People's places of habitation offer a different view when approached from behind, rather than from the side that is presented to the outside world. There is no obvious point to approach. No point of welcome. Discarded things are scattered there. Old farming implements, bundles of barbed wire, a few wrecked and rusted vehicles.

There is someone moving in the sandy shade behind a building, an old man. He has not yet seen me. “Good morning”, I say in Afrikaans through the fence. He looks quizzically at me. “I am stuck. Three flat tyres. Out on the road.” I gesture behind me. He points off in the other direction. The baas van die plaas, the boss of the farm, is out there. I must speak to him.

And so this is how I meet Jan Visser, weighing sheep. He does not look particularly surprised to see me, which I find odd. Surely he cannot get many visitors here, especially out of the south, across the veld? Once my problem has been presented and acknowledged, I relax and shift into the shade of a wall and watch. It feels OK now to take a long slug from the water bottle I am carrying. The water has lasted long enough.

When the weighing of sheep is finished, I follow Jan back to his house. Coming from Stellenbosch, I recognise, sets up certain romantic expectations about the graciousness and  character of farm houses. But I have discovered that when one leaves the Boland, for the vast interior of our country, few real farm houses are like that. Most are utilitarian and ugly and have not persisted long enough to acquire any charm. Most serve as a refuge from an obligation to spend long work days in the harsh, outdoor conditions. Views are often inwards towards televisions. Makeshift practicality rules over style.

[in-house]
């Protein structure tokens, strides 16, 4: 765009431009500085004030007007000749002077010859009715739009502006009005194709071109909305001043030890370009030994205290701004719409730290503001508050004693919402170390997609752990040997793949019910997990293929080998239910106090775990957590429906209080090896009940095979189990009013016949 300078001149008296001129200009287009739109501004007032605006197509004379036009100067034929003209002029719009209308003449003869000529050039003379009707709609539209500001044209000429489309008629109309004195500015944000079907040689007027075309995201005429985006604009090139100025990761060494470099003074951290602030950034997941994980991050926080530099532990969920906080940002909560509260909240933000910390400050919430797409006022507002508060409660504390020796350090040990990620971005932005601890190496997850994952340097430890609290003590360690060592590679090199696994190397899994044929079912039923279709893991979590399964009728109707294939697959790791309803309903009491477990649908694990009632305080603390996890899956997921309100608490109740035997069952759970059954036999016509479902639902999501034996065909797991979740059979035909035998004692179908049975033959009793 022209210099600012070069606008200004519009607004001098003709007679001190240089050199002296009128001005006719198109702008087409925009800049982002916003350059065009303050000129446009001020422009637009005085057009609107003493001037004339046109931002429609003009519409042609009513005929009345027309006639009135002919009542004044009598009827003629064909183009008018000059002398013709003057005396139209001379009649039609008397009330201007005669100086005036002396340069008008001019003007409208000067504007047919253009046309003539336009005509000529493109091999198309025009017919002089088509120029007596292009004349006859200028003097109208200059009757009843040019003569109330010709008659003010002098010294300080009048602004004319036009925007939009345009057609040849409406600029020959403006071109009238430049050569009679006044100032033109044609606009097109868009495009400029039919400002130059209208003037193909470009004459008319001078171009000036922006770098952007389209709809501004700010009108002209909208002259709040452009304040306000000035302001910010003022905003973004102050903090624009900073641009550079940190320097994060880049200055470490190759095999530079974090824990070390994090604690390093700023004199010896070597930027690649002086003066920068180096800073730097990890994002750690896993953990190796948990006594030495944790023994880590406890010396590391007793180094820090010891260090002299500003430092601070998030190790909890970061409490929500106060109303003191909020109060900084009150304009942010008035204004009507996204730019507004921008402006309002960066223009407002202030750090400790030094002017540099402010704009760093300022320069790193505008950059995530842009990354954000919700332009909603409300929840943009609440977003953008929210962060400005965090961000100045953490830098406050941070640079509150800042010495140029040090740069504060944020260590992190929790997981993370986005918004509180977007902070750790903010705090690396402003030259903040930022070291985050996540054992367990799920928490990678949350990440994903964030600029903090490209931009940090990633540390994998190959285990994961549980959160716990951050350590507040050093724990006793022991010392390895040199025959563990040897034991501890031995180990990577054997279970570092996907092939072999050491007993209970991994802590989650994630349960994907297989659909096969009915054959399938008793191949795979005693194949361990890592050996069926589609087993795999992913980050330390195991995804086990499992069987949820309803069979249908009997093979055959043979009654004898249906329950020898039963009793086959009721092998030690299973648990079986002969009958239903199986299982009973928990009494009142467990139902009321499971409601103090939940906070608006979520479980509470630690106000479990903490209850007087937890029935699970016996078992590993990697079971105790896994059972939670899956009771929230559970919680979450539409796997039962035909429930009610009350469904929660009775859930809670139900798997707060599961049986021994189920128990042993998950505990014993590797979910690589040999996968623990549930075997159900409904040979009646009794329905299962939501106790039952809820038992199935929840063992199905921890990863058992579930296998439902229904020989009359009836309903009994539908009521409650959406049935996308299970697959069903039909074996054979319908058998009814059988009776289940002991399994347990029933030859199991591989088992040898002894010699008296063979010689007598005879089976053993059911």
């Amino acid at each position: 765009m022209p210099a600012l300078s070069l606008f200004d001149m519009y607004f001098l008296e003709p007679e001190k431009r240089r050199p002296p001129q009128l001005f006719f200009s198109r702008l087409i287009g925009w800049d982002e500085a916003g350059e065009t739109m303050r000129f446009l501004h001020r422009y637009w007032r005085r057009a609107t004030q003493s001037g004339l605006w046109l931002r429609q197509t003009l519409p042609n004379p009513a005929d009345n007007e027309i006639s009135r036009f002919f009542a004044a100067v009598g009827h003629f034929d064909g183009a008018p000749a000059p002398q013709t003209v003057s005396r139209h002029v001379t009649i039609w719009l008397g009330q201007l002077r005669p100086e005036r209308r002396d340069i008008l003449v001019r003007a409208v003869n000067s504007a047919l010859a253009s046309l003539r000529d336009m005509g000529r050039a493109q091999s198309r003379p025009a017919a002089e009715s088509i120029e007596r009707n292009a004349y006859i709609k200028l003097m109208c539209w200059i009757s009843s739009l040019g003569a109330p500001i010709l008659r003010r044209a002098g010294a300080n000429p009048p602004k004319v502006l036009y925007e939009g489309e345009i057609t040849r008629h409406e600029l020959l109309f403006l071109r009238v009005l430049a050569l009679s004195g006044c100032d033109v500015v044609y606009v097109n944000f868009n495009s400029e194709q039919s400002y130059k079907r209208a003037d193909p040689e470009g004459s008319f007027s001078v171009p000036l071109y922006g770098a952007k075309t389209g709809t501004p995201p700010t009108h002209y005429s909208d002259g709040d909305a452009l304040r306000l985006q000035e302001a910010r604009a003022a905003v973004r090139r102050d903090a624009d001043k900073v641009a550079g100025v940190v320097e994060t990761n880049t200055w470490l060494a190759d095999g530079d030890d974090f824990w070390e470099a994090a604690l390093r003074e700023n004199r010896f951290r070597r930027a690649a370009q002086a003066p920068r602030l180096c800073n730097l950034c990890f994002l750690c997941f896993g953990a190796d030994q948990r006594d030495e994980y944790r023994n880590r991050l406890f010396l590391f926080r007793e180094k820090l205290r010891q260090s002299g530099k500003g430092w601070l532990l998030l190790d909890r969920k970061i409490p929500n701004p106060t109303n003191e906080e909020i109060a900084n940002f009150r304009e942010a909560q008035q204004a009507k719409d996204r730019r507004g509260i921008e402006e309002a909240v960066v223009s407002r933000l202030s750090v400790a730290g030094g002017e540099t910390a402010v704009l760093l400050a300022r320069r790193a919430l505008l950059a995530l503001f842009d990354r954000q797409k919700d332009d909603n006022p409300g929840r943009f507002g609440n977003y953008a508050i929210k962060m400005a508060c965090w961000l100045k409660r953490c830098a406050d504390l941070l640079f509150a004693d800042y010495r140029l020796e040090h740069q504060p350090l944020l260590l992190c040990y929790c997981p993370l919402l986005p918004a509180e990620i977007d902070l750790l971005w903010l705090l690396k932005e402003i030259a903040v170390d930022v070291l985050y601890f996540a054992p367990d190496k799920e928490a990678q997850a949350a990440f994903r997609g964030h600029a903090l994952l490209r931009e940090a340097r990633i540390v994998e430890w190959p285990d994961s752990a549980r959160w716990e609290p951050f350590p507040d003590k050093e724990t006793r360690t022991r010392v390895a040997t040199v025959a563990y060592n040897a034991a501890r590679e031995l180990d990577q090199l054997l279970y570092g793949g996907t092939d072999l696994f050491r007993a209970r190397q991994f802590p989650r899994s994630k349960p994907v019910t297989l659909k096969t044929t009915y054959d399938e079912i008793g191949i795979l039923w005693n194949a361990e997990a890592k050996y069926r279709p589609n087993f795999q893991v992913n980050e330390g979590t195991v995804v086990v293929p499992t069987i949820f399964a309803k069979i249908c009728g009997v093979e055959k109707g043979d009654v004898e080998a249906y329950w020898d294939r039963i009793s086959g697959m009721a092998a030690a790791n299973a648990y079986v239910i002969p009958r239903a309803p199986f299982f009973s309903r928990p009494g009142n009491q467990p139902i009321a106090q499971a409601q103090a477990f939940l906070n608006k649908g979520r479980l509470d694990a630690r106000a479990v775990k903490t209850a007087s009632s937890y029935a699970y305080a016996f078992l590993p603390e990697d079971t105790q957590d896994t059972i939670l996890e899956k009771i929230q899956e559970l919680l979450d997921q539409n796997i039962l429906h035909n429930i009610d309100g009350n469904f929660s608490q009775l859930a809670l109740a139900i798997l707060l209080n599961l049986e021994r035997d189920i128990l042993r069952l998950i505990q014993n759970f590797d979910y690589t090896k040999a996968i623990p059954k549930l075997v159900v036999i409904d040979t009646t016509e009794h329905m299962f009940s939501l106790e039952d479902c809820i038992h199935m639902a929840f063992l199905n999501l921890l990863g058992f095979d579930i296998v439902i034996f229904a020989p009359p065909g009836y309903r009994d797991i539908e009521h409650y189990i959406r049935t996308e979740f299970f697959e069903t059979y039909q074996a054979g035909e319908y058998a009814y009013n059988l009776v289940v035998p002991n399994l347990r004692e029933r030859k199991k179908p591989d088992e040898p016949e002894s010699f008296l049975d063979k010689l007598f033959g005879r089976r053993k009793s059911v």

Jan and his wife don't talk much, or make particularly much of my situation. My problems, I suppose, are simply one of many problems that are a fact of life in a place like this. They share some stories of others who have suffered similarly. An elderly couple who couldn't walk for help and so waited in their car for several days until a neighbouring farmer eventually passed.

“Good thing it wasn't the summer”, Jan says. “You can't walk across the veld here in the summer.”

“Good thing it wasn't the winter either”, his wife adds. “You would have frozen through the night.”-

Jan seems incredulous that I hadn't walked to the light last night.

“If you are lucky enough to see a light out here, you must walk towards it. There are not a lot of lights out here.”

“I know there aren't”, I say.

After a brisk mug of instant coffee, Jan and I go to my car. He is not the kind of guy to stand around and deliberate, and he has tools to match. In no time the car is standing on rocks and we are returning to the farm with two of my tyres that have a chance of repair. I am at pains to play a part in the action, to get down in the dust under the car and heave rocks and wheels. It would be easy to remain a bystander, but I feel a need to assert a manly competence, to prove that I am not an incapable city dweller.

I am always slightly embarrassed about and hesitant to elaborate to men like Jan, what exactly my role is on their farms. I am out here to asses this land. But I come from the Boland with its thatched, white-walled farm houses with sloping, green lawns and oak trees, with its pretty patterns of neatly pruned vines spread across rolling foothills under hazy-blue mountains. I live in a world of books and theories and pavement coffee shops. What do I know of land like this? I feel like an imposter. What I know about is how to access data and structure reports, how to satisfy bureaucratic requirements. But in truth I know very little about this land, the way that Jan does.